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After the router has been set up you will need to add Point. I powered it up and the app scanned for and quickly found it. After I had named the room, it played a brief tune to confirm the connection.
Next up, I created a voice print to identity me later; it took about a minute of saying various things and waiting on its processing. After logging in, I set up Spotify to allow me to listen and play Spotify music. Although I could have connected to my Sirius XM satellite broadcast account, I chose to not.
The Nest WiFi updated its firmware almost immediately. After it verified that the extension was connected to the router, the extension performed a brief tune. Finished, the app showed all the setup details.
Everything worked and I was able connect my iPad Pro with the extension the very first time. I then took a test drive by asking Google’s voice assistant to tell me the time, weather and current traffic on the George Washington Bridge. Then, I just sat down and started listening to music.
The Nest WiFi equipment relies primarily on the Google Home app for making configuration changes, although the customization options are few and far between. The app allows you to add extensions or set up groups and can also adjust the brightness of the router and extension lights.
It was possible to remotely start the network, run a test or display the password for the Guest network on smart displays. You can find information on the settings pages of both router and extension, including IP addresses and version.
The router doesn’t have the traditional settings options that other routers do, such as managing ports, setting static IP addresses or choosing which Wi-Fi channel you want to use. Most won’t miss these items, but it might be a deal-breaker for those who like to tweak their gear.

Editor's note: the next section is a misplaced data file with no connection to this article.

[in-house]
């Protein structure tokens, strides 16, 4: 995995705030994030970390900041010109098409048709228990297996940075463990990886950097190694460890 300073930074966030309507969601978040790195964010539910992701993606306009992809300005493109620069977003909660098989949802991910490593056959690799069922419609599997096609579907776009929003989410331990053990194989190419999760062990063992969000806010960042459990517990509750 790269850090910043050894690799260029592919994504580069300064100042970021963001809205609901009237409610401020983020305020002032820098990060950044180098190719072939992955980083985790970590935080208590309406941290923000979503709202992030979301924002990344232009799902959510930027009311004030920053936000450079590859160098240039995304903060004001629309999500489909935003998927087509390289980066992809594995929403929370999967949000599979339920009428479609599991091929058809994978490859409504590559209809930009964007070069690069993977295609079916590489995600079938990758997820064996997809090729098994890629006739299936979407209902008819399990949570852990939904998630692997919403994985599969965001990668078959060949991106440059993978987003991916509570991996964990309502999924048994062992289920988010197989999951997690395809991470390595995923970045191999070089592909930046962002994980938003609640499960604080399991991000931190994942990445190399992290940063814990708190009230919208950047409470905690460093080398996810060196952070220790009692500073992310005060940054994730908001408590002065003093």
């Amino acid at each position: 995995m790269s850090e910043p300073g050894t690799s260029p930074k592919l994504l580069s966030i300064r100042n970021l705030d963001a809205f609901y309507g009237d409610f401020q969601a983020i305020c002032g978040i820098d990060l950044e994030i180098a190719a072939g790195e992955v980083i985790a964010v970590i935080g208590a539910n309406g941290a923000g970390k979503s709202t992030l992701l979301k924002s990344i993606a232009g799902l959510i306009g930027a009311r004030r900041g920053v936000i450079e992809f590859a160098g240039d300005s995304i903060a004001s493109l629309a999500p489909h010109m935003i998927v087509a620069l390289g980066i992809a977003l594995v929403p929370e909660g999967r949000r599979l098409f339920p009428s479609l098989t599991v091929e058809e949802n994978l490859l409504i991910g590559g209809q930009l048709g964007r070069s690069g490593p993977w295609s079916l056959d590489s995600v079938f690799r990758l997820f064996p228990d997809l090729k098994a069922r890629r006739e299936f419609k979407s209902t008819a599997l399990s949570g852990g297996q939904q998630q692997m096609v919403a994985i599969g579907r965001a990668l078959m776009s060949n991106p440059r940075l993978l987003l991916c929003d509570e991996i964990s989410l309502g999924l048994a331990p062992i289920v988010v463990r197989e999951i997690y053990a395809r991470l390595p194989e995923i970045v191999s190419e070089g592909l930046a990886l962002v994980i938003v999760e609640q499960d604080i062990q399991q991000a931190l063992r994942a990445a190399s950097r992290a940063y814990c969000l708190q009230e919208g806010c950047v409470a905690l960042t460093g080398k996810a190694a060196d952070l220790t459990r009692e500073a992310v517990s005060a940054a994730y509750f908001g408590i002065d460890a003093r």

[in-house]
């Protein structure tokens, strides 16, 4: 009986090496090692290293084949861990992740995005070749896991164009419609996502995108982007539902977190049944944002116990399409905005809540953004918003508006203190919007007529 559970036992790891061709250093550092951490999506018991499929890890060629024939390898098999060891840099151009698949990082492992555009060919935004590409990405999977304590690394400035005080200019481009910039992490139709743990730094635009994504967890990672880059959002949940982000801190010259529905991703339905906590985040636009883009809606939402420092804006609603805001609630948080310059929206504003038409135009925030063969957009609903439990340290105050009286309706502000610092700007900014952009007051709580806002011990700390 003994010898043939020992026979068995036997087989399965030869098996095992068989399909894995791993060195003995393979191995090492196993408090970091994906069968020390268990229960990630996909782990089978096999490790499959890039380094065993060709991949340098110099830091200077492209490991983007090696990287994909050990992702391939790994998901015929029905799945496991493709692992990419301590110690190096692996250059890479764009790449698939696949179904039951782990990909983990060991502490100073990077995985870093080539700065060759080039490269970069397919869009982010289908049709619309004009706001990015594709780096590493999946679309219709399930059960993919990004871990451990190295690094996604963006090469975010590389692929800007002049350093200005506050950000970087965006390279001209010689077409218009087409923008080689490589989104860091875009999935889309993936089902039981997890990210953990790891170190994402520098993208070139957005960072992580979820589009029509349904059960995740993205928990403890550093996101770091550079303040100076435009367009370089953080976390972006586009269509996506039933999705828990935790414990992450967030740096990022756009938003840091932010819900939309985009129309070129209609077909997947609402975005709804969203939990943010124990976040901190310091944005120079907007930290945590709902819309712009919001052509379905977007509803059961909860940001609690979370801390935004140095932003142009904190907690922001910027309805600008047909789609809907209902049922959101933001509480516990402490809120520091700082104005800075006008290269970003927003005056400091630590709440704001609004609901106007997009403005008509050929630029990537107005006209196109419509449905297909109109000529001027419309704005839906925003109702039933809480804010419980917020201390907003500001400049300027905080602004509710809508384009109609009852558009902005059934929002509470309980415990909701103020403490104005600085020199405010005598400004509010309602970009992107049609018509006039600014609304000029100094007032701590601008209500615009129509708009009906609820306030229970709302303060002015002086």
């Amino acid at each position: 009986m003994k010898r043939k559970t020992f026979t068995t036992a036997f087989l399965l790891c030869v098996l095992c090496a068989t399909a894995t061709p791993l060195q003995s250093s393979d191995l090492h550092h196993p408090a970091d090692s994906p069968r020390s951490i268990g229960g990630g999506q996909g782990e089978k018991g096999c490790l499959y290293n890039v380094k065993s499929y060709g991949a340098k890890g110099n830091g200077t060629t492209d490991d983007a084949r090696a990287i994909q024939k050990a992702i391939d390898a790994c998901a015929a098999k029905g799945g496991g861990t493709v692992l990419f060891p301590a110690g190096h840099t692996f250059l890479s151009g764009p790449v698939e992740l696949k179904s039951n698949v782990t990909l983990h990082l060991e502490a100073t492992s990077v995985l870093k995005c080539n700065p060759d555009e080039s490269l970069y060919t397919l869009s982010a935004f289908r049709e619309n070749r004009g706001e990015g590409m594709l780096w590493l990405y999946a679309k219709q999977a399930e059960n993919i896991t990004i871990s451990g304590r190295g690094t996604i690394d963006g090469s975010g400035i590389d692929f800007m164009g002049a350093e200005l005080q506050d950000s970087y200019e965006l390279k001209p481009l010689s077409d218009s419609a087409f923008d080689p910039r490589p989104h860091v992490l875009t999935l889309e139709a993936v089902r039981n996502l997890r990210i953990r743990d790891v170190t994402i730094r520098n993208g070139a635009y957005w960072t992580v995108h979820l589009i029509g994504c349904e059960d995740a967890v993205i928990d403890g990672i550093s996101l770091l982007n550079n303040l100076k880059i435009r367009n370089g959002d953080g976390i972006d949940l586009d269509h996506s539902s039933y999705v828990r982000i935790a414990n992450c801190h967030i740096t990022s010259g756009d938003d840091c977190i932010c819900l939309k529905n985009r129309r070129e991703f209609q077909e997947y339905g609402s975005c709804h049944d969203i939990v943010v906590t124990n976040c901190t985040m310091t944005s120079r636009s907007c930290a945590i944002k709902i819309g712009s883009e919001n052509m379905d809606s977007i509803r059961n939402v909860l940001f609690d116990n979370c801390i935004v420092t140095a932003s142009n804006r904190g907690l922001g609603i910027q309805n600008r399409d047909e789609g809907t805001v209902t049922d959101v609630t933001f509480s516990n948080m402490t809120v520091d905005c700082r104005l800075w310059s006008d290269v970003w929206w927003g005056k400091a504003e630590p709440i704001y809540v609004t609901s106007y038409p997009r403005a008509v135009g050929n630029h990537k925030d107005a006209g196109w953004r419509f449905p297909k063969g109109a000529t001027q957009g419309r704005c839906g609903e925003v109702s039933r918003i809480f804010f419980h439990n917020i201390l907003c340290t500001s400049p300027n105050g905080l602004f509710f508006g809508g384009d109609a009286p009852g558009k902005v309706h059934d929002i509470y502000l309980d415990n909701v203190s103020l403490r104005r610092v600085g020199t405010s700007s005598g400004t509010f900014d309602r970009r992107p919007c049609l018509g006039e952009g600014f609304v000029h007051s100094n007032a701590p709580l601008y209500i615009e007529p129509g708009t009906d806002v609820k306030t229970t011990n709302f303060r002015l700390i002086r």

For accessing these more advanced features, use the older Google Wi-Fi app. There you can make DHCP reservations or manage the system’s privacy settings. That the two apps haven’t been integrated is a mystery.
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Along with the Nest WiFi gear, Google’s Home app can be a one-stop shop for controlling a variety of home automation items, like any of the best smart light bulbs. Tap the + button in the upper right corner of the screen to add a device.
Google Home also includes Family Wi-Fi. It allows the grouping of devices so that the lights and thermostats are part of a different group than the computers. This let me pause the system’s Wi-Fi to stop the flow of data long enough for dinner or screen-free family time without affecting other devices that I want to run 24/7.
Google backs the Nest WiFi gear with a one-year warranty that includes full support with technicians on call to help 24/7. The Nest support site has several DIY items to help get the gear up and running as well as the ability to call, chat or email them for personal help. By contrast, Netgear provides only 90-days of support.
Nest Wifi Pro Review: What I Like
You will find a lot of things to love here. Google’s design aesthetics are not for everybody. Nest Wifi Pro looks can be polarizing. Personally, I don’t care much for the plastics and the colors Google chose but other people I’ve shown have liked the design and more surprisingly, the colors. I still like how the Nest Wifi Nodes feel, with their 595g weight and the grippy bottom.
Around the back, you get two Ethernet ports and a barrel plug for power. I do wish Google had stuck with USB-C like they used on Nest Wifi and later revision of Google Wifi. It is likely because Nest Wifi PRO uses 10v power, while most USB-C chargers require 5v. This would make it incompatible with other USB-C devices. It’s not like you’re frequently unplugging your router, but USB-C is a more universal standard and would have been easier to replace if needed.
These Ethernet ports can only be used at gigabit speeds, so multi-gig networks are not supported. They are labeled separately as WAN and LAN but either port will work as LAN on one of the remote nodes.
Moving on to the main attraction, Wi-Fi, Nest Wifi Pro has a tri-band AXE5400 connection. The 5GHz and 6GHz bands each receive a 160MHz band at speeds of up to 2402Mbps. The 2.4GHz band is more than sufficient for the smart home devices that will be mainly using it with 574Mbps of capacity. While 160MHz connections are supported, they must be enabled in the network settings in the Google Home app. Google says that enabling 160MHz could lead to incompatibility with some devices but I had no issues with mine. Your mileage may vary here.